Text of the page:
I’ve just returned from one of my favorite annual events: a readers’ retreat. Once a year, a group ranging in size from five or six to a dozen or so gets together for the weekend. Ranging in age from late-20s to late-60s, everyone brings a book to share, a book that has made an impact, been helpful, or was challenging or stimulating in some way. Since we’ve not all read the same book, each presentation summarizes the book and focuses on the main ideas the reader found particularly pertinent. A free-wheeling conversation then develops around those key ideas or themes. We regularly end up a long way off from the specifics of the book itself!
One of the delights is the wide range of books that come with the readers. This year we had Salmon Rushdie’s The Satanic Verses; Hochschild’s Strangers in Their Own Land; the Bible; Metaxas’ bio Martin Luther; Harper Lee’s To Kill a Mockingbird. There were books about science (The Disappearing Spoon) that point out that “science” is not always the calm, pristine, serene pursuit of truth we imagine it to be; about cutting-edge technology (Designing Reality) that offers (or threatens?) to “change the world”; (Warnings: Finding Cassandras to Stop Catastrophes) about “cassandras” who warn of impending catastrophe and are ignored (Hurricane Katrina, the stock market collapse of 2008) ; and Rod Dreher’s How Dante Can Save Your Life, which the author describes as a self-help book based on The Divine Comedy. And a few others I failed to recall!
One of the fascinating aspects of the retreat is discerning the connections between book and presenter: “However did you come to read a book like that?” I am exposed each year to books, ideas and perspectives that differ from my own, and which often challenge my own. Strangers in Their Own Land describes the journey, both physical and metaphorical, that the author, a noted sociologist, took from her “Berkeley bubble” to Lake Charles, LA, in an attempt to better understand how and why the people there saw and understood the world so differently than she did. Among her lessons learned: talk less, listen more; seek to make better friendships, not win arguments; try to step into someone else’s shoes and travel in them a ways. Always good advice, but embedded in her story of actually moving to Lake Charles for two years, the “advice” comes to life as you accompany the author as she learns and works things out.
We need good books—and we need to read them! There are many, many “bad” books available, and we are fortunate that we live in a time where there are in fact more “good” books than anyone could read in a lifetime.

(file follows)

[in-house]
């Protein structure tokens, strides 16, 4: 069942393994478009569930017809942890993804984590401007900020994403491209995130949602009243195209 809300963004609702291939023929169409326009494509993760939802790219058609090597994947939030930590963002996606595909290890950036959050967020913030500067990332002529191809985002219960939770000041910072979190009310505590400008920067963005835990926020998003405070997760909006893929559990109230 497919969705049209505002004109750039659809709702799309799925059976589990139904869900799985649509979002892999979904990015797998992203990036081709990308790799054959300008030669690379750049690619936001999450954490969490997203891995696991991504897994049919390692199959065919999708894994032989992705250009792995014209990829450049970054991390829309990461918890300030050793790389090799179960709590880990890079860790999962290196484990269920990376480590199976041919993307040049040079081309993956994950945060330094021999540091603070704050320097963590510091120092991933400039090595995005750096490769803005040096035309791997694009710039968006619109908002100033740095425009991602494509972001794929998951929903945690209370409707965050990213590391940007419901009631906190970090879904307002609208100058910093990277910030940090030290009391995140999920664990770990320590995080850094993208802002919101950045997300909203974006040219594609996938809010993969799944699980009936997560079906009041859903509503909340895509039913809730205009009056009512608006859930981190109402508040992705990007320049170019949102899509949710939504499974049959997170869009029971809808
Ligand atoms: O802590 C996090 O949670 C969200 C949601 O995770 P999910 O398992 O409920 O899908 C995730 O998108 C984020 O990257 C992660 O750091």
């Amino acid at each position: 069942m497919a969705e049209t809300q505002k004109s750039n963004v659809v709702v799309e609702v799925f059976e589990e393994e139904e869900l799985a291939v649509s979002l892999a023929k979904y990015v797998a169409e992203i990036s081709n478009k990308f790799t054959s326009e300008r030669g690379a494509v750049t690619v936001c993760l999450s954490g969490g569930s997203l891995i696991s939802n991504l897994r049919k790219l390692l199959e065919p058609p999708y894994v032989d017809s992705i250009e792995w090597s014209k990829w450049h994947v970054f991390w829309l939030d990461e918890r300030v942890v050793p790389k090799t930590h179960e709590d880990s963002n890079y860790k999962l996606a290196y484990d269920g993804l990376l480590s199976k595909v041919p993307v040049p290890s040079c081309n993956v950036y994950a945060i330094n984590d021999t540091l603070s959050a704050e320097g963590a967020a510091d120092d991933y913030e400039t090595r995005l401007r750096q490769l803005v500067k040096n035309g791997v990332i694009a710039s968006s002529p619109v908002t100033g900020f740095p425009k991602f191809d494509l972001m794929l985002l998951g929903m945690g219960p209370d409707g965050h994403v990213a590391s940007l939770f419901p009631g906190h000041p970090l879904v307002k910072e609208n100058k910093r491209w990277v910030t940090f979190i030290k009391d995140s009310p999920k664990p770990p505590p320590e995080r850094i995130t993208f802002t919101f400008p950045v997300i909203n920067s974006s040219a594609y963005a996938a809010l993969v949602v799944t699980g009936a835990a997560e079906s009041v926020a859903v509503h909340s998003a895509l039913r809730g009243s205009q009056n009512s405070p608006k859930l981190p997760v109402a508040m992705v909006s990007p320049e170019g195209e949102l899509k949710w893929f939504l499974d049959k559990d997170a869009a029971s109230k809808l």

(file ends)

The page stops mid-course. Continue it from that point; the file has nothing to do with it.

The first thing a good book does is slow you down. You can’t reduce it to a “listicle,” a set of bullet points, a handful of “takeaways.” A good book slows you down because it simply takes time to get into the story, to acquire the backgrounding you need to really engage an author’s presentation and arguments. There is a history to learn, a vocabulary to be acquired, a point of view to look through. Perhaps there is some ignorance or misinformation to be overcome, some misplaced certainties to be challenged.
While we’re being slowed down, we are given a precious gift: the invitation to think. What got the author interested in this particular subject, in telling this story in this particular way? Where, in what ways, does this book touch and address me and my life: how do I find or meet myself in this book? What do I think about the author’s case, and why? Am I reacting emotionally to something that makes me uncomfortable? Do I see an author’s mistakes, and how do I know they are mistakes? If I could picture myself having coffee with the author, what would I want us to discuss?
One of the best aspects of reading a good book is also one of the hardest: a good book humbles me. Look at the time and effort, the research and attention to detail the author has put into this setting, this character, this argument, this writing! Look at all I did not know until I started reading! Look at how some of my sacred cows are stirring, becoming restless! And now that I’m reading, and thinking, alongside an author or even against an author, notice how I am learning and questioning, even perhaps changing and growing. Changing because I need to; growing because, even against my will, I nonetheless discover in myself a desire to.
A good book, especially if accompanied by a lively conversation about it with other interested and engaged readers, can help you to grow. The conversations that bubble up each year at our readers’ retreats quickly go beyond the book to touch on matters practical, vocational, emotional and spiritual. Revisiting Lee’s To Kill a Mockingbird this year engendered a conversation about race that brought tears to more than one eye. Growth comes about through challenge and change. Books are not the only tools to challenge and change us, but they can be surprisingly powerful and effective tools, if only we will learn to use them wisely and well.
Some of us tend to dismiss all this sort of thing as egg-heady, ivory-tower-y stuff. “Who wants to just read about stuff? We want to do things!” And some of us “just aren’t readers,” (although I might push back on that one a bit). While I would never want to say that a readers’ retreat ought to be everyone’s cup of tea, I do want to insist that all of us need to read … books. Not only blogs (even this one!); not only articles and listicles; not only Twitter feeds, Facebook posts and Wikipedia pieces, but books. Because books slow you down; invite you to think, long and deep and hard; humble you; and help you to change and grow.
Every truly good book carries something of the Logos, the Divine Wisdom, the searching light of the true sun, the magnetic calling of True North. We are wise to open our eyes and ears and hearts, and impoverished, immeasurably impoverished, when we refuse.